What Your IT Consultants Don’t Want You to Know

Article 2 – The new duties of systems suppliers.

Research on tens of thousands of new IT systems has shown that less than 30% are ever delivered on time, on budget and according to what was promised. A massive 73% cost more than twice their original budget AND take more than twice as long to implement as planned. This is the second in a series of six articles by David Craig showing how you can ensure that your new IT system works on time and on budget.

In this article, I’m going to start talking about the legal obligations on IT systems suppliers to deliver what they have promised. Please, please do not switch off – this is hugely important. This is not for lawyers. This is essential information for any organisation (in the public and private sectors) which is buying or has bought IT systems.

Over the last ten years there have been over a hundred court cases which have defined the duties and responsibilities of suppliers of IT systems. These have meant a massive change in the law which provide a large degree of protection for organisations buying IT systems. However, few organisations know about these changes and even those that do know about them do not understand how to benefit from them. In this article we will just focus on the duties of IT suppliers who represent themselves as ‘specialists’ or ‘experts’.

Most IT suppliers claim to be ‘experts’ or ‘specialists’ in some area – finance systems, ERP systems, CRM, warehouse/stock management or whatever. One large consultancy, for example, claimed on its website that all its 10,000 or so consultants were ‘specialists’. While most of us would probably view such claims as just marketing puffery, in the eyes of the Law calling yourself an ‘expert’ or ‘specialist’ or ‘professional’ immediately places significant duties of ‘reasonable care’ on you in terms of the advice and services you provide to your clients.

Typically, if you ask an IT supplier or consultant to respond to a Request for Proposal (RFP) or an Invitation to Tender (ITT) to provide a new system, most suppliers just tick the boxes on the tender document and, providing the price is reasonable, you will choose the supplier who ‘ticks the most boxes’ – the one whose system appears to be closest system to what you think you need.

However, the Law says that potential suppliers must do much more than confirm which of your requirements their system will meet. According to the law, if a supplier represents themselves as having specialist knowledge or expertise, they must tell you three key things:

1. What they are going to provide to meet your needs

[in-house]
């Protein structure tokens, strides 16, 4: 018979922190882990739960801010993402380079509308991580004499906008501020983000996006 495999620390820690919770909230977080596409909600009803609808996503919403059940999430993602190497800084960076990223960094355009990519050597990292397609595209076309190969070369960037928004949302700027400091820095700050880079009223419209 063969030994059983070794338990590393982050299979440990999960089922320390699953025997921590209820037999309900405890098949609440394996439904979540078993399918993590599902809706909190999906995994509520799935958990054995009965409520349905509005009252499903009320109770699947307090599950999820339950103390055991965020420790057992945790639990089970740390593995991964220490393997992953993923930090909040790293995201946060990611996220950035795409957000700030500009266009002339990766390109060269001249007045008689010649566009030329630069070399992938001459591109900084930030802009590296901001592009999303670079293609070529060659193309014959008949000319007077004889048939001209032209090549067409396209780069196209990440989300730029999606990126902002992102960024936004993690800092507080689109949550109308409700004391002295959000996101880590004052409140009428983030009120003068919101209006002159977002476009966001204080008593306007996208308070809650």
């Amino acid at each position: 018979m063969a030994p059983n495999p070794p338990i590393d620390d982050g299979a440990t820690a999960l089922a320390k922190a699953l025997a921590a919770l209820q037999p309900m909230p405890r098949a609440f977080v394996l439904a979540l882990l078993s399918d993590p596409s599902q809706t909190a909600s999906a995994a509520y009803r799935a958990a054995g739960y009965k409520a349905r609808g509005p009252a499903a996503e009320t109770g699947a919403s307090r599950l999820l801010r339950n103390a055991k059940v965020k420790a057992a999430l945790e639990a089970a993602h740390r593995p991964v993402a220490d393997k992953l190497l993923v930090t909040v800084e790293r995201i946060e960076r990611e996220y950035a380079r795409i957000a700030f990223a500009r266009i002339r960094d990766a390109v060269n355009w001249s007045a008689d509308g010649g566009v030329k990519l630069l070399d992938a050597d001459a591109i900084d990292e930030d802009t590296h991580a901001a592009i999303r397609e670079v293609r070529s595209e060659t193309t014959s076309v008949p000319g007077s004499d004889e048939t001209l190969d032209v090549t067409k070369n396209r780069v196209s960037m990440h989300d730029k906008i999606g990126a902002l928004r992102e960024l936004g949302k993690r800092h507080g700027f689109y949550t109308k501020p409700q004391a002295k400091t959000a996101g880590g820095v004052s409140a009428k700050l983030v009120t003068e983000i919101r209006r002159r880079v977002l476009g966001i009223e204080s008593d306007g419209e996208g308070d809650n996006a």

2. What they not going to provide
3. Any ‘consequential effects’ of what they not going to provide

This all means that if there are areas of your RFP or (ITT) which a supplier will not provide, the supplier must both highlight those areas for you and explain to you whether the areas their system will not cover have any ‘consequential effects’ on the overall functioning of their system in your organisation. Most suppliers never do this and buyers are not even aware that the supplier should be identifying any gaps between what they want and what the suppliers are proposing and whether these gaps will have any significant effect for the system.

But there’s much more than that! The Law puts further duties on suppliers who represent themselves as ‘specialists’ or ‘experts’. If your organisation has omitted some key feature of a proposed system from your tender document, the supplier has a ‘duty of reasonable care’ to inform you that the feature is missing and what effect this will have on your system’s success. For example, if you are putting out a tender for a finance system and your tender document does not mention the need for a ‘trial balance’ facility, your supplier, as a specialist in finance systems, has a duty of reasonable care to inform you that the trial balance feature is missing from your tender document and the effect that this omission will have on your future finance system’s viability.

According to the Law, if you buy a system and there are problems (delays, cost over-runs etc) due to the fact that the supplier has not warned you in advance of an issue that they as a specialist could reasonably have been expected to have anticipated, then the supplier MUST correct these problems at the supplier’s own expense. Surprisingly few organisations buying IT know about the duties of suppliers who represent themselves as specialists and thus fail to benefit from the protection these duties offer systems buyers.

Your IT systems supplier will always try to pass the responsibility for any problems onto you – but the Law says that if the supplier as an ‘expert’ could have reasonably anticipated the problems, then the suppplier must fix them at their own cost.

In my next article we will explain the other key area of supplier responsibility – when you pay a supplier as a consultant to scope your operations to assess their system’s suitability.